World leaders will examine a successor to the Kyoto Protocol at a December summit in Copenhagen, Denmark.
U.N. officials expressed disappointment that slow progress in preliminary developments was endangering the potential for a comprehensive measure from Copenhagen.
EU officials blame hesitation from U.S. lawmakers and Beijing for undermining the effort to develop a new climate-change regime at the summit.
Piebalgs, the EU energy commissioner, hailed the signing of a bilateral trans-Atlantic energy agreement in October as a step in the right direction toward addressing the role that energy security has on climate change.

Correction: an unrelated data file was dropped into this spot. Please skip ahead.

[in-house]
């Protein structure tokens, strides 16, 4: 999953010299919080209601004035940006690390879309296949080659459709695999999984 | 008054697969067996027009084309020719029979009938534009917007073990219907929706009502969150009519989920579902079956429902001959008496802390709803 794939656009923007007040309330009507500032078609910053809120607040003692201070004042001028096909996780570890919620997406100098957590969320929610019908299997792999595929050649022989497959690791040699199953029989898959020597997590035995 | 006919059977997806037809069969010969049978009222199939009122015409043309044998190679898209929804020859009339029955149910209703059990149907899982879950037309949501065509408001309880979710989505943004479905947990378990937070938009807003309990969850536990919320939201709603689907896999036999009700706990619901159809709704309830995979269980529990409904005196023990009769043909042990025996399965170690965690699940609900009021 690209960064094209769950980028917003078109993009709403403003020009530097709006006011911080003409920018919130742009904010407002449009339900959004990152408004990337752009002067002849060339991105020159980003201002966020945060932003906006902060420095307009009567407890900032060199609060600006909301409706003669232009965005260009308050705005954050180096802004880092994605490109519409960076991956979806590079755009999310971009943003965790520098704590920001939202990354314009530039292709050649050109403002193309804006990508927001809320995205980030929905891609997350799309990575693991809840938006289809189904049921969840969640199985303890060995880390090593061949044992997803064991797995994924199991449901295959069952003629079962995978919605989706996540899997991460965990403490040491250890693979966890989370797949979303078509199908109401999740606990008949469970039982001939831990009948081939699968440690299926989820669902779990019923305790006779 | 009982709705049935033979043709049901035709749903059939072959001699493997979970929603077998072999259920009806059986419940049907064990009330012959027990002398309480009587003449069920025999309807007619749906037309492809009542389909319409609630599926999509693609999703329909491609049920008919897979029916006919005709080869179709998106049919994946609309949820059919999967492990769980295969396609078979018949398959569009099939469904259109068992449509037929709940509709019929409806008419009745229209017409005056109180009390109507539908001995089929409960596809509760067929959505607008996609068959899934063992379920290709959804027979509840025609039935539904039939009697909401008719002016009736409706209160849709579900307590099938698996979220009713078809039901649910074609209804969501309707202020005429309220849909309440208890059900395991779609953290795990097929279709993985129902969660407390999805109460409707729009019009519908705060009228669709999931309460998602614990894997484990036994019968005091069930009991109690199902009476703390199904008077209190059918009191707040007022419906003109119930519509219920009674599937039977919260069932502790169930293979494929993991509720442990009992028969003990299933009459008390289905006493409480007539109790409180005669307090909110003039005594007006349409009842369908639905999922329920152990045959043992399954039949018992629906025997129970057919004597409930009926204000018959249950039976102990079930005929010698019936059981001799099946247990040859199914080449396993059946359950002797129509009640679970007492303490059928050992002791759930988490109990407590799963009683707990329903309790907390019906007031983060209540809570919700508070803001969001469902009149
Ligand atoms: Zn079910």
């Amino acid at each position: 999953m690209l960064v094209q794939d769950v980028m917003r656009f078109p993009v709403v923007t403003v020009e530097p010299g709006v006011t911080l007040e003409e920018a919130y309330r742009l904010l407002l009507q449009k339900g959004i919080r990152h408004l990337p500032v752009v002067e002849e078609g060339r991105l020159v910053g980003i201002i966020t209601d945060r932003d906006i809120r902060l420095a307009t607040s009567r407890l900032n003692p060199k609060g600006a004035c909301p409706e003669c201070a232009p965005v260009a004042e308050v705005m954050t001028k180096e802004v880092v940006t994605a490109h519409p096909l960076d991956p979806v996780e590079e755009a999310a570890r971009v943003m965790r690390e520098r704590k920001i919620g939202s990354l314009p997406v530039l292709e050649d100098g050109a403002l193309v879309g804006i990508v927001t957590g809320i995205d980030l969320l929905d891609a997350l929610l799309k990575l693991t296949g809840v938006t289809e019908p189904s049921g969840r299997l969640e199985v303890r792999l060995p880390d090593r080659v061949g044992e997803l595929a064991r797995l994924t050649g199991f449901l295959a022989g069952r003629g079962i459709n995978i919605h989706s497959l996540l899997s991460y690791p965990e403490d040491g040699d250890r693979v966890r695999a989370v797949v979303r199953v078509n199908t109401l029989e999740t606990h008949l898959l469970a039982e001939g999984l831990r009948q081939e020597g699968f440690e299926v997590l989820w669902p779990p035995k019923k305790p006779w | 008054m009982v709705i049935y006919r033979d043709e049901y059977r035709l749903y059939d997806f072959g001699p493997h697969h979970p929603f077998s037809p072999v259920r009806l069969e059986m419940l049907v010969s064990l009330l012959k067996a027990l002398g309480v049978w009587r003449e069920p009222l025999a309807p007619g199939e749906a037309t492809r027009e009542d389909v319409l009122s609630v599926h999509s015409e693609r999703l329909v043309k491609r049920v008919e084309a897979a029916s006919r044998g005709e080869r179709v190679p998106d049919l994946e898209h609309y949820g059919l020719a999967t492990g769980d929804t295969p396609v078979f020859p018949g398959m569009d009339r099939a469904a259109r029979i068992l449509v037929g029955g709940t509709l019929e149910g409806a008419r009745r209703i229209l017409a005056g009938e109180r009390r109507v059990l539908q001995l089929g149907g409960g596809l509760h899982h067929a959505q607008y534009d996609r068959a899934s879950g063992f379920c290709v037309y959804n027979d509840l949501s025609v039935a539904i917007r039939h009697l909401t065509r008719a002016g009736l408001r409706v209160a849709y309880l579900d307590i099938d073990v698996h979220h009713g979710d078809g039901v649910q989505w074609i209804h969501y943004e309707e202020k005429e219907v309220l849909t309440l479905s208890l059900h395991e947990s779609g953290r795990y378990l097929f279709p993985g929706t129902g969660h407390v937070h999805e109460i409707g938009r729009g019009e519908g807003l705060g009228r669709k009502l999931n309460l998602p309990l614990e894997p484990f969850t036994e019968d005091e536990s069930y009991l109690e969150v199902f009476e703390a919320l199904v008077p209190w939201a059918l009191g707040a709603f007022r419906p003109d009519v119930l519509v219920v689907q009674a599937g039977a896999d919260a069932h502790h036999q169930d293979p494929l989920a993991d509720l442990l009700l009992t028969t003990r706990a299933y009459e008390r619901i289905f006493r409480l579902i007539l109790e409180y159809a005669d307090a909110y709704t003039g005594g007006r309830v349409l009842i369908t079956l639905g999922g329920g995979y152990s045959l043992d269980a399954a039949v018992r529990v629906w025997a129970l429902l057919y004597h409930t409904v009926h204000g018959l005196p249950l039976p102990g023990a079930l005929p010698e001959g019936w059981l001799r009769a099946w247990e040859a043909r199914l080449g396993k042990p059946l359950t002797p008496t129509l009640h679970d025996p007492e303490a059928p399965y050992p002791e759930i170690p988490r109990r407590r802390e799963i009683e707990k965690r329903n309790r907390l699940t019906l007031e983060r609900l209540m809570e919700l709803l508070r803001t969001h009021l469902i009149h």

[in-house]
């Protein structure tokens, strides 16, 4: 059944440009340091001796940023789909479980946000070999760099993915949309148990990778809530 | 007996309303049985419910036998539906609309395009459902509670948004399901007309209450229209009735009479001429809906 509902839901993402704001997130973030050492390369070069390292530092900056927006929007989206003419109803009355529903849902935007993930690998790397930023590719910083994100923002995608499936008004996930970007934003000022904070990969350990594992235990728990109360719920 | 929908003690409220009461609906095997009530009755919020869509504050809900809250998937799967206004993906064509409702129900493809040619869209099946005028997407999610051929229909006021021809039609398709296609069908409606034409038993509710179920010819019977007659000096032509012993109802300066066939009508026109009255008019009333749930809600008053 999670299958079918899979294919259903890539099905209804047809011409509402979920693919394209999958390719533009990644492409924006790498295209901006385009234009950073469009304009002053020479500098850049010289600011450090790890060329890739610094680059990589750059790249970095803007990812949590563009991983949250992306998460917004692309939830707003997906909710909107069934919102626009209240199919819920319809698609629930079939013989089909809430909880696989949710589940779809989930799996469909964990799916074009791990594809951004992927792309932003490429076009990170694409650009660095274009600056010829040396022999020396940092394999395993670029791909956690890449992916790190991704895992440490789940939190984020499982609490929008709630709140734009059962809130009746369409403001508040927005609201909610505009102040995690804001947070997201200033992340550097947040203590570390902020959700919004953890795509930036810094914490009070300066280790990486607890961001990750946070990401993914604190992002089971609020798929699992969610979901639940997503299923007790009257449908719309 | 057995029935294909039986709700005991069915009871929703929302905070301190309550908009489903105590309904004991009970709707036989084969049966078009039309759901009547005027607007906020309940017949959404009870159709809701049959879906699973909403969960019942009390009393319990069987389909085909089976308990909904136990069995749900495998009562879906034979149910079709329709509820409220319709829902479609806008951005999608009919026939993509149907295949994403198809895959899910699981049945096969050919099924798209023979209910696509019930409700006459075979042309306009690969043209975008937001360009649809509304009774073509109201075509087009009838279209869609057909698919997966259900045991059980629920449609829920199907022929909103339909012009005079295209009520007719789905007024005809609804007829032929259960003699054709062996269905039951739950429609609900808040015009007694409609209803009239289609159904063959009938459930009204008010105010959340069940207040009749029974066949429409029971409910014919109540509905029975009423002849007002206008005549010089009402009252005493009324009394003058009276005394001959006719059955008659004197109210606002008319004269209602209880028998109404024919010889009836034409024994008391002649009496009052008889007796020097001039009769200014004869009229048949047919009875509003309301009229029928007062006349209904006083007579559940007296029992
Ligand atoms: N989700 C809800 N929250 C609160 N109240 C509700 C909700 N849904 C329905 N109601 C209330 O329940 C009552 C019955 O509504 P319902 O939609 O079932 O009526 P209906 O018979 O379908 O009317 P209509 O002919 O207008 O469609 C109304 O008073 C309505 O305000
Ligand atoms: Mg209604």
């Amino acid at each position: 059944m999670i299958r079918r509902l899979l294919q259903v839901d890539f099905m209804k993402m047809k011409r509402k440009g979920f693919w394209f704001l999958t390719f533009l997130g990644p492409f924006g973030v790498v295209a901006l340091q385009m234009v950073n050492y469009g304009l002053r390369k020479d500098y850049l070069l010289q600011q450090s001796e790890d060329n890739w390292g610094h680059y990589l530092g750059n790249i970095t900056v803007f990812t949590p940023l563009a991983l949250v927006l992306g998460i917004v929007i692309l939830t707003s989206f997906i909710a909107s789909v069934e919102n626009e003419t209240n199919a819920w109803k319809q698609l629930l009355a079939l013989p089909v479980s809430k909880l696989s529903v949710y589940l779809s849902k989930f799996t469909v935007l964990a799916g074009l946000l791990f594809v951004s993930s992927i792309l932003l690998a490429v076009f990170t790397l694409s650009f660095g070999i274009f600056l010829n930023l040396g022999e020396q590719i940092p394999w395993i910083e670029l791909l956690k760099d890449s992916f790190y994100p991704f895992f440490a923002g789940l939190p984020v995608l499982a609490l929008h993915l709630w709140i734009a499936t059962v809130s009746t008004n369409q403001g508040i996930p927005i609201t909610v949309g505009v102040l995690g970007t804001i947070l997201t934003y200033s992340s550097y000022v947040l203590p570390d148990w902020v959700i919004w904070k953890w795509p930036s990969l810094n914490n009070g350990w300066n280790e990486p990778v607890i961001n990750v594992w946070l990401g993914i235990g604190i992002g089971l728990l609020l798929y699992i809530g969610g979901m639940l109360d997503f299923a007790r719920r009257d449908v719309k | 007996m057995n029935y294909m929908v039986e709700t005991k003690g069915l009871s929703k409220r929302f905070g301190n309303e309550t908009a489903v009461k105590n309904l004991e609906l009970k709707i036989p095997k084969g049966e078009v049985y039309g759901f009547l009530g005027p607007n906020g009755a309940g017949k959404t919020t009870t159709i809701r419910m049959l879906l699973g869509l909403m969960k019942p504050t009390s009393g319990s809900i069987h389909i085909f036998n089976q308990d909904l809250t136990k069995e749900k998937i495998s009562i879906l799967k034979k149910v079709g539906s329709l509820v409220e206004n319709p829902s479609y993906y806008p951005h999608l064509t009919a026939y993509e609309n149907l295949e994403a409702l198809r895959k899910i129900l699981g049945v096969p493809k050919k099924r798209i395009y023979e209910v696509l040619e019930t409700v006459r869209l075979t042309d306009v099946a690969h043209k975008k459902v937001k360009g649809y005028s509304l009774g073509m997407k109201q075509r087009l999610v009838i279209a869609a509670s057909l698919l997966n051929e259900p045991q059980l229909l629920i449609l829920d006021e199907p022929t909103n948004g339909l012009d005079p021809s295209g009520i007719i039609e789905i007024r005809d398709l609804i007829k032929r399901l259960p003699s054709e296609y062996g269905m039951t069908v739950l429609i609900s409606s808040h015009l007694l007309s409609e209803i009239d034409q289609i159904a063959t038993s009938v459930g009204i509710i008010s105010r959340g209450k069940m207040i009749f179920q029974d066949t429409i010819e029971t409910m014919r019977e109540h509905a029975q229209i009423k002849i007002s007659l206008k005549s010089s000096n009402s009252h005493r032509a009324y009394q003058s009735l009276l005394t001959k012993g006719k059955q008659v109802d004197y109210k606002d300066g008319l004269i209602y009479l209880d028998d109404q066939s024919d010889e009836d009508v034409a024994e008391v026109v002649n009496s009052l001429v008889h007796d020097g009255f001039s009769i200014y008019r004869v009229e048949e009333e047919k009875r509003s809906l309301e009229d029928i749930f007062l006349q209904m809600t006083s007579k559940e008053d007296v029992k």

"By tackling issues such as the scarcity of fossil fuels or the development of clean energy technologies together, we will be able to find solutions and create opportunities for our businesses," he writes.
He warns, however, that both sides need to work together again at the Copenhagen summit.
"If the conference is to be a success, the U.S. and the EU will have to be able to find common ground," he said.